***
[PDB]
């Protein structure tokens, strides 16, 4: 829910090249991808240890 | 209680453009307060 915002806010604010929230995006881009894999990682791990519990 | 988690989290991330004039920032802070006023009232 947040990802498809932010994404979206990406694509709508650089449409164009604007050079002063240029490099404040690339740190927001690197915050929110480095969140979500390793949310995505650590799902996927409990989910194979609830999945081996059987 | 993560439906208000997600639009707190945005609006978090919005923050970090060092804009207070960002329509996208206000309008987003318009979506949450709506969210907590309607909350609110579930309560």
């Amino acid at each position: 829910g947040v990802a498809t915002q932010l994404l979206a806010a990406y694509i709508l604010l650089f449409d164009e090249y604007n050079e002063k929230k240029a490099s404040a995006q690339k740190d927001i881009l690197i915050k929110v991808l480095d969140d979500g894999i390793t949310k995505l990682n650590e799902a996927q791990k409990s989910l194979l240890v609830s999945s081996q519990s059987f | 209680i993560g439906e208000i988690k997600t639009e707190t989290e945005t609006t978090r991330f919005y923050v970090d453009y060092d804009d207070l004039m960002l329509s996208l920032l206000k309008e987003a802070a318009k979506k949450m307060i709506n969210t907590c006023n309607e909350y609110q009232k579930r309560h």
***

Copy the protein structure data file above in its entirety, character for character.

[PDB]
């Protein structure tokens, strides 16, 4: 829910090249991808240890 | 209680453009307060 915002806010604010929230995006881009894999990682791990519990 | 988690989290991330004039920032802070006023009232 947040990802498809932010994404979206990406694509709508650089449409164009604007050079002063240029490099404040690339740190927001690197915050929110480095969140979500390793949310995505650590799902996927409990989910194979609830999945081996059987 | 993560439906208000997600639009707190945005609006978090919005923050970090060092804009207070960002329509996208206000309008987003318009979506949450709506969210907590309607909350609110579930309560």
């Amino acid at each position: 829910g947040v990802a498809t915002q932010l994404l979206a806010a990406y694509i709508l604010l650089f449409d164009e090249y604007n050079e002063k929230k240029a490099s404040a995006q690339k740190d927001i881009l690197i915050k929110v991808l480095d969140d979500g894999i390793t949310k995505l990682n650590e799902a996927q791990k409990s989910l194979l240890v609830s999945s081996q519990s059987f | 209680i993560g439906e208000i988690k997600t639009e707190t989290e945005t609006t978090r991330f919005y923050v970090d453009y060092d804009d207070l004039m960002l329509s996208l920032l206000k309008e987003a802070a318009k979506k949450m307060i709506n969210t907590c006023n309607e909350y609110q009232k579930r309560h």